Transition Patrol Carbon Test Ride Review


The last bike I rode at Outdoor Demo this year was Transition’s Patrol Carbon. With 155mm of rear travel, a 160mm fork, and long, low, and slack geometry, the Patrol Carbon is aimed at enduro racers or riders in need of a long-travel trail bike. The Patrol has been in Transition’s line for a couple years, but the carbon version just recently became available. By using carbon instead of aluminum, Transition was able to shave 1.3 pounds off the frame weight.


With a 160mm travel fork, the headtube angle sits at 65 degrees. The chainstays are a stubby 430mm long and the reach for a size large is 457mm. Transition claims the weight for the bike I rode–with their level 2 build kit–is 28.8 pounds.

Retail for the complete bike is $6,400. For that you get a full carbon frame, a RockShox Lyrik RCT3 fork, a metric-sized RockShox Super Deluxe RC3 shock, SRAM X0/X01 drivetrain, Guide brakes, and some bits from Race Face.


I enjoyed the aluminum Patrol when I rode it last year, but for whatever reason, I could not get a good feel for the carbon bike. Chalk it up to fatigue or to the fact that I had been testing shorter travel bikes beforehand. Regardless, I had a tough time adapting to the bike.


On the climbs, the Patrol felt light and efficient–at least for a six inch travel bike. Where I had issues was getting the rear end up and over the countless ledges on the trails at Bootleg Canyon. My timing was off, which led me to losing all momentum at the most inopportune moments. An added frustration was the low bottom bracket height (339mm) and 175mm-long cranks arms. I had more than my fair share of pedal strikes on my brief ride. One thing I can say for sure: either the cranks need to be shorter or the bottom bracket needs to be higher. Super low BBs are great for cornering, but not so great for pedaling in technical terrain.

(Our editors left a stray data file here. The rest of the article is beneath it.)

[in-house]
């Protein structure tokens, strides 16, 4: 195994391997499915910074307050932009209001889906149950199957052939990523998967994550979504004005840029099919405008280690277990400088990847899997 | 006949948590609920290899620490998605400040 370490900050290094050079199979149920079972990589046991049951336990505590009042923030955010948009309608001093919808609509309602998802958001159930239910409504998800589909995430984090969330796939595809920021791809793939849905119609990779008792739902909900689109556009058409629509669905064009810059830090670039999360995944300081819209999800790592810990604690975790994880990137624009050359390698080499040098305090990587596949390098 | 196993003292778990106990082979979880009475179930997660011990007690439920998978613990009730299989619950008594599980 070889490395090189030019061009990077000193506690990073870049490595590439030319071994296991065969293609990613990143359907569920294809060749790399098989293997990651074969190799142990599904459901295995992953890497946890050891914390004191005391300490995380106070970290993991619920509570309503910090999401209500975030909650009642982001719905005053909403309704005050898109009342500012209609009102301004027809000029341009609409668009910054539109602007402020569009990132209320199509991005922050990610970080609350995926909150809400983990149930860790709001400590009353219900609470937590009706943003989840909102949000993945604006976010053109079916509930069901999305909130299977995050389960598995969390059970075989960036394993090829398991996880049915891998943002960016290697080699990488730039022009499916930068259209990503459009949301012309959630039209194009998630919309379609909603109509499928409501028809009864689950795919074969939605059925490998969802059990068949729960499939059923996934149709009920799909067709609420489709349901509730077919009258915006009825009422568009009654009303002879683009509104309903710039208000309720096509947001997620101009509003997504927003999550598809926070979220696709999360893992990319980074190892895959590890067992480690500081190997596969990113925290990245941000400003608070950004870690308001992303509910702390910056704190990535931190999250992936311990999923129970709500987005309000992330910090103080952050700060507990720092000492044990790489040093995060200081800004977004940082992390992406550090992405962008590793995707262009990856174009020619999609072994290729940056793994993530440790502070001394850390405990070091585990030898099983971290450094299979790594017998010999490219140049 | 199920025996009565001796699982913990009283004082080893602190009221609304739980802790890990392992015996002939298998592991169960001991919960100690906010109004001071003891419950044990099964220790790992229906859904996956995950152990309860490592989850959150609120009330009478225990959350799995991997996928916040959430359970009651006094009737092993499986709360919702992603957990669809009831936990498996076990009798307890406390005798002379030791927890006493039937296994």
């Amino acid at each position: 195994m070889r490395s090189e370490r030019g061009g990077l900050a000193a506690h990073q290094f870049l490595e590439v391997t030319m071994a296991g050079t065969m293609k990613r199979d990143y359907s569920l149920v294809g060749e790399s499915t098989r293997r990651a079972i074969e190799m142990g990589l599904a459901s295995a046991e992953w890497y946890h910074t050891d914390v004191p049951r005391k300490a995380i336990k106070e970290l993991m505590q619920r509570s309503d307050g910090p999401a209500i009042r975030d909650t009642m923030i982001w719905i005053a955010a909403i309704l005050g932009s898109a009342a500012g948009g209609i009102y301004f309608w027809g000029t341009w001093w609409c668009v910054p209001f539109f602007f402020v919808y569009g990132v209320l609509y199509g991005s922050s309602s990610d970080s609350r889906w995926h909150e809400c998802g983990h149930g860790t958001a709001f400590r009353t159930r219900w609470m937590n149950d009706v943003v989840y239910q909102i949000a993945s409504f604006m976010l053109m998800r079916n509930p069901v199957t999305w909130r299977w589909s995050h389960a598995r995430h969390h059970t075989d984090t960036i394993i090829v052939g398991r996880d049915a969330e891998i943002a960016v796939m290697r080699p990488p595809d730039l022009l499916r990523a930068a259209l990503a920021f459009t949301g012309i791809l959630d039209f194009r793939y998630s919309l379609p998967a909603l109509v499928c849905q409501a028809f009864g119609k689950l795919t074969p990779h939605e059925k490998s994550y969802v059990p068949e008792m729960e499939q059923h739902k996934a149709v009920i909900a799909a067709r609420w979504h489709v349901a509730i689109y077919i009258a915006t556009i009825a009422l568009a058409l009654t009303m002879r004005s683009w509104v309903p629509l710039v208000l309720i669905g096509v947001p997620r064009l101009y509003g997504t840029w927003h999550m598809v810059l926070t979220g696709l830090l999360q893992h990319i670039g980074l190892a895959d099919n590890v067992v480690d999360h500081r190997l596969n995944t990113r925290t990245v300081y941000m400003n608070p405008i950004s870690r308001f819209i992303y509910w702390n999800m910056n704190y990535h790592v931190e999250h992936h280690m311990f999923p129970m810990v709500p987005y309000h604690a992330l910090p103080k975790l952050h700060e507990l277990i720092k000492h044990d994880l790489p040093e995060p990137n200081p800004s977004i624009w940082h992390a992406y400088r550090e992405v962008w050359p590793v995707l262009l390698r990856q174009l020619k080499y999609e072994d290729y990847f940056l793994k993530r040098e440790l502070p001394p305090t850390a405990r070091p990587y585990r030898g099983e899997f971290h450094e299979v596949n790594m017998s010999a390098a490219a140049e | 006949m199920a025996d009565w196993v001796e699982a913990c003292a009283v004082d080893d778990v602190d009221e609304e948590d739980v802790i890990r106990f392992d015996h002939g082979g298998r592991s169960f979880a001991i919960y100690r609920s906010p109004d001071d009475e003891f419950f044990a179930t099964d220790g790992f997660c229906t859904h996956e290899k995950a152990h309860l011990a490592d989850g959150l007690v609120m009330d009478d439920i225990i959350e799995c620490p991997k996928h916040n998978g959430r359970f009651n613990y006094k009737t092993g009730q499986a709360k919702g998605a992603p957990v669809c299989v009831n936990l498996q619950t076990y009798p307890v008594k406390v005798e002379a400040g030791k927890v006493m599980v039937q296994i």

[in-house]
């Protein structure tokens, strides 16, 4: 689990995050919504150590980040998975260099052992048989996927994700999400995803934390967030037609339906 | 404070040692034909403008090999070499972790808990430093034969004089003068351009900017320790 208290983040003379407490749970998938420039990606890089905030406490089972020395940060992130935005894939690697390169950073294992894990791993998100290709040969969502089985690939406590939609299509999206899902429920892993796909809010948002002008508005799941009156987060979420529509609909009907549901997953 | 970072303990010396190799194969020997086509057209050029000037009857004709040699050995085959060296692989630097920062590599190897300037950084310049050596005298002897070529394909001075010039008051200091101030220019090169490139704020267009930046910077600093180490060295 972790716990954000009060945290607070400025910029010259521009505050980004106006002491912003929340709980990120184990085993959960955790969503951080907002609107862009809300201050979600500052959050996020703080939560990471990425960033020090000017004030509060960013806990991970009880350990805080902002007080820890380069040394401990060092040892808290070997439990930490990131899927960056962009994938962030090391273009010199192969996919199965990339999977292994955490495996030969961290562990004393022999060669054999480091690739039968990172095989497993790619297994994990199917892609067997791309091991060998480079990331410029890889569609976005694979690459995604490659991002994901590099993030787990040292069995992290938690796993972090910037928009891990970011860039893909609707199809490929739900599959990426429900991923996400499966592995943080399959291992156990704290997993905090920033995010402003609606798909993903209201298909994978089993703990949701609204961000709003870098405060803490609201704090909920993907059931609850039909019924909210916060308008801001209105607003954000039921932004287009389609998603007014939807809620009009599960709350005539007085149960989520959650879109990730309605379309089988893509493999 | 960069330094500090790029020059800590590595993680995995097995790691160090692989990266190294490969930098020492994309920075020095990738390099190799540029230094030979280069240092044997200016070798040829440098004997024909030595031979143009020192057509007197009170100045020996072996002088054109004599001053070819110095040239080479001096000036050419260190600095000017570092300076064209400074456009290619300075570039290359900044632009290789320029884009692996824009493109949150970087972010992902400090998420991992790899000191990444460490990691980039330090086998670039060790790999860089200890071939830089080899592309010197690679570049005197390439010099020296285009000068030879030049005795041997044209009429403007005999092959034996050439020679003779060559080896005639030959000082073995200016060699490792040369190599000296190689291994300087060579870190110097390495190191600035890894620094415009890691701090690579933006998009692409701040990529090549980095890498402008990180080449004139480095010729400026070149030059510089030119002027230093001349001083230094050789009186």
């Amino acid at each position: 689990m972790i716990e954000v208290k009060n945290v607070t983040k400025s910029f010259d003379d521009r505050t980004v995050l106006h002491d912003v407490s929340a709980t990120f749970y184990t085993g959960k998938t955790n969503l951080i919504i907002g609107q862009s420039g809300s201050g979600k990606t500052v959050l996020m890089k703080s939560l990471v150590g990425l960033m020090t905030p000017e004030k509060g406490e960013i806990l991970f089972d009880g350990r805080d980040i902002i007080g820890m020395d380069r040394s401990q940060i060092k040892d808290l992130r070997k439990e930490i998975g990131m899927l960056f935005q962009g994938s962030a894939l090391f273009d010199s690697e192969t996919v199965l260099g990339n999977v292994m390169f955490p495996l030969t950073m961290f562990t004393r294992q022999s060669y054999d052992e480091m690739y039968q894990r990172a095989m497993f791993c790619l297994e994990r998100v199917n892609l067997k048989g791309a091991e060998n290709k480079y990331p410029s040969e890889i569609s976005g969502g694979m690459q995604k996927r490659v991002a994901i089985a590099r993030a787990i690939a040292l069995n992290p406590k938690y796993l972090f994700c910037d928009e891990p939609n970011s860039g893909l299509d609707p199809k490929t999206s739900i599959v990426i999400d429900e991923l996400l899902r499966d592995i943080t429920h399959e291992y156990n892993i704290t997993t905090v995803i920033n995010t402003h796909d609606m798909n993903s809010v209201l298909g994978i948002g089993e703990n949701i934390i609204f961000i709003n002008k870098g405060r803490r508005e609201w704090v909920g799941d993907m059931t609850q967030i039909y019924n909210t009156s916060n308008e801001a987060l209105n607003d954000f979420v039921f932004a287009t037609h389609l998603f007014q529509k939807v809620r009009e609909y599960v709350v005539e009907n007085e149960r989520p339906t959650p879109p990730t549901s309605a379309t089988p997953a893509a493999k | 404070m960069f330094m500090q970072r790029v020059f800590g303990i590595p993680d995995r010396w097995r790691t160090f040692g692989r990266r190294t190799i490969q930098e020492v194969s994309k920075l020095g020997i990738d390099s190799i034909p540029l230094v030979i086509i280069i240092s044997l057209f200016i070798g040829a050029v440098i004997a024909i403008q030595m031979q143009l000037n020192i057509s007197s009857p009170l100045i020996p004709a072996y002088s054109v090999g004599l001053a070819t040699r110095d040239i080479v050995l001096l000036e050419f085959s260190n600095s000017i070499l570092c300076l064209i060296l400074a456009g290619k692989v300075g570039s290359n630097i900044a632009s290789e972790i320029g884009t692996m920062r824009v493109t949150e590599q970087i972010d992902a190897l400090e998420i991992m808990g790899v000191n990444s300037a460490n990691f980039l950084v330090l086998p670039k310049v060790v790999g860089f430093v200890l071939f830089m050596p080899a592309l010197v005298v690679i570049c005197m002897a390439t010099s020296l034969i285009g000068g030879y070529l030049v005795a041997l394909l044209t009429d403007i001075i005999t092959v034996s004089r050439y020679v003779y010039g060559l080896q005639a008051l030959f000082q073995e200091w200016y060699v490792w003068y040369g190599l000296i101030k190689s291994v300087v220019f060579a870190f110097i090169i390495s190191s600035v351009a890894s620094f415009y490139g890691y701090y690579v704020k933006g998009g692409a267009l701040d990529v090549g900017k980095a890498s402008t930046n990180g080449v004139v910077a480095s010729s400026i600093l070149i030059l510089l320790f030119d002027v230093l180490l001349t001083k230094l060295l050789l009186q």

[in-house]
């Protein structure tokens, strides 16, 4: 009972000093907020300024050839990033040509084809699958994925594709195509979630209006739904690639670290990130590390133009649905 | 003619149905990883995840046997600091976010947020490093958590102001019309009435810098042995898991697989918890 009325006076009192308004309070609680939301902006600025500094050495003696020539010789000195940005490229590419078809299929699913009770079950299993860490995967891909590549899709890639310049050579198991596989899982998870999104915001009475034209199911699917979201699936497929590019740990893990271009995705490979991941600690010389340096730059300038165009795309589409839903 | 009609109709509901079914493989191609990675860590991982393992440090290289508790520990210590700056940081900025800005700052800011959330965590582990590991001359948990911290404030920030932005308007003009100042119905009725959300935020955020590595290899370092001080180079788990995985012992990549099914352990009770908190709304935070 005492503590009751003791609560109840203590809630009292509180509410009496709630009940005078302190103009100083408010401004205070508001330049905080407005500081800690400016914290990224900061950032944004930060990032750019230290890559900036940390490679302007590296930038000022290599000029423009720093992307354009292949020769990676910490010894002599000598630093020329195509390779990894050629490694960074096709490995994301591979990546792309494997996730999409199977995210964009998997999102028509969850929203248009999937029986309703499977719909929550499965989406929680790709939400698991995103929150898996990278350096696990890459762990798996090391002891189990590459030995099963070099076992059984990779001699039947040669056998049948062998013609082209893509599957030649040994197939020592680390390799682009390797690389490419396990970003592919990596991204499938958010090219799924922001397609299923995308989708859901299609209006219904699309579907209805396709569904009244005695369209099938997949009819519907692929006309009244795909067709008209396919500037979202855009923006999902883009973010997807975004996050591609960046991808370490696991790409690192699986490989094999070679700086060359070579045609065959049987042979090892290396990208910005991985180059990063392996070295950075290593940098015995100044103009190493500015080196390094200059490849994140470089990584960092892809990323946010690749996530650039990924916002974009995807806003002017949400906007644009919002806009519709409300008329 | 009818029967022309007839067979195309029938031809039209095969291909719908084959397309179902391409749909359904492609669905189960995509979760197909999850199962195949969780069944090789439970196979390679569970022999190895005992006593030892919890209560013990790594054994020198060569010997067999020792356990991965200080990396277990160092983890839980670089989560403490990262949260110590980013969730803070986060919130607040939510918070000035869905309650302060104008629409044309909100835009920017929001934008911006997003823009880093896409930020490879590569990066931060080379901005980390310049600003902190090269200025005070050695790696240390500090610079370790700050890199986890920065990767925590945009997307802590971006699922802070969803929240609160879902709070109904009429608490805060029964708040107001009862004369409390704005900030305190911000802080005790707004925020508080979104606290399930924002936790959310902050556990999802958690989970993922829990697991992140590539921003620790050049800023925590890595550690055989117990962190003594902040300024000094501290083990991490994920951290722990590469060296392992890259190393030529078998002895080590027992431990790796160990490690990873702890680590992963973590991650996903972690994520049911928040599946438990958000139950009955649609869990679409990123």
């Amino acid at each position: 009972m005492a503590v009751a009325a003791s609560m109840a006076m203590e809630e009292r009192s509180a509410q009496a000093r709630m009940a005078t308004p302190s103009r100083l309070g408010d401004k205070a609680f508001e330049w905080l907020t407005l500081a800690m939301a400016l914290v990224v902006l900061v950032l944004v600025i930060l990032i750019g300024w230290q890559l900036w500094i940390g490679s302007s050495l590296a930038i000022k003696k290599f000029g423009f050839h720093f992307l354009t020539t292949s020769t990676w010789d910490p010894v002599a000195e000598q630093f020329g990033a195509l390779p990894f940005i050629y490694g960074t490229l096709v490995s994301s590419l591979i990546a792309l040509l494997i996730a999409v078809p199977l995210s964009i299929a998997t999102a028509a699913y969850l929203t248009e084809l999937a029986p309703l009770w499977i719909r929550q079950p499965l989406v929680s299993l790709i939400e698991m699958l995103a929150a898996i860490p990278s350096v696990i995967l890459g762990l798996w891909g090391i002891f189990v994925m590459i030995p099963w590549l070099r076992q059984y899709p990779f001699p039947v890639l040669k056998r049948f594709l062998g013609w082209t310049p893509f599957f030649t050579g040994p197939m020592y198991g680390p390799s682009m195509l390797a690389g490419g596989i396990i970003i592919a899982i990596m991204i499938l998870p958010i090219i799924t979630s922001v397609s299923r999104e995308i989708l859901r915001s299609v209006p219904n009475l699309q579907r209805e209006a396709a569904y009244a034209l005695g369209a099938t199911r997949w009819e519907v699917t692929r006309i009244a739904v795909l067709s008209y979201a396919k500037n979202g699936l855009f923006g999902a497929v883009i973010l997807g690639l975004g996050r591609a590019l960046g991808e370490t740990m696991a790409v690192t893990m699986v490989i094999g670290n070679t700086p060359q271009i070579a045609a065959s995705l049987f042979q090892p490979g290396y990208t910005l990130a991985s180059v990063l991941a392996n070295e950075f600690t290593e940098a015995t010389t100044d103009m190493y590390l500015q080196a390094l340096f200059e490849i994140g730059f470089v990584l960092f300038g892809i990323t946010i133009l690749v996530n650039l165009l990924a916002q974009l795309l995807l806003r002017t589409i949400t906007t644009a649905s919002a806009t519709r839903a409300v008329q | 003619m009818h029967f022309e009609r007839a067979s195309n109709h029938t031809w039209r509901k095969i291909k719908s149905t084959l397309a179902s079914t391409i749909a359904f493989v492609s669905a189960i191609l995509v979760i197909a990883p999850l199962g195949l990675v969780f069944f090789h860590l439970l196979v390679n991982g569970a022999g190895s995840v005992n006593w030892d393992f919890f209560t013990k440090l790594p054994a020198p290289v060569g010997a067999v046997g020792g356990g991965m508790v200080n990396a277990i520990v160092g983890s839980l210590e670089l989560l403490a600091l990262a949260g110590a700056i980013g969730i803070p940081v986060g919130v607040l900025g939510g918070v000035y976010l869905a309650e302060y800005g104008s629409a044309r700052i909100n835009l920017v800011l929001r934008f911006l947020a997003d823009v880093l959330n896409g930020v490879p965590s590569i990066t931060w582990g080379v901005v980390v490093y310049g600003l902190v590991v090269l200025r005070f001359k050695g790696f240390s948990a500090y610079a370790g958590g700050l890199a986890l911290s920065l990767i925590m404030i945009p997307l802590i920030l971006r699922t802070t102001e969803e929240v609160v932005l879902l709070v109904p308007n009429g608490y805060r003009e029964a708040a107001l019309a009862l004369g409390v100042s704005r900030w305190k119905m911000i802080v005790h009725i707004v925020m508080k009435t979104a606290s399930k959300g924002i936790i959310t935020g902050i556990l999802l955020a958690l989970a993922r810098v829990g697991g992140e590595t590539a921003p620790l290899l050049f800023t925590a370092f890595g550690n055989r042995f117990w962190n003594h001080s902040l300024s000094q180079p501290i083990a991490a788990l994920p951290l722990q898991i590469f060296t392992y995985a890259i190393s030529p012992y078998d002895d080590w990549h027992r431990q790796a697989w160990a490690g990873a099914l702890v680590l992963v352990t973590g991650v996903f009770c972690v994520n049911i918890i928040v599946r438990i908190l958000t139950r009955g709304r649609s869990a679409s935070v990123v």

Going down was better since gravity was on my side, although I did find myself being a little hesitant to pedal in the chunky terrain after clipping pedals during the climb. The Patrol was plush and controlled. It had no problem shrugging off the handful of three-foot drops I took it off of. This bike is capable of withstanding much more punishment than I can dole out, that is for sure.

As we say in just about every one of these, keep in mind that this was just a test ride. This is in no way a definitive review. I had a better experience on the aluminum Patrol last year, but I had also been riding a bunch of other long travel trail bikes before I hopped on it. Perhaps all I need is another ride to get acquainted with the Patrol.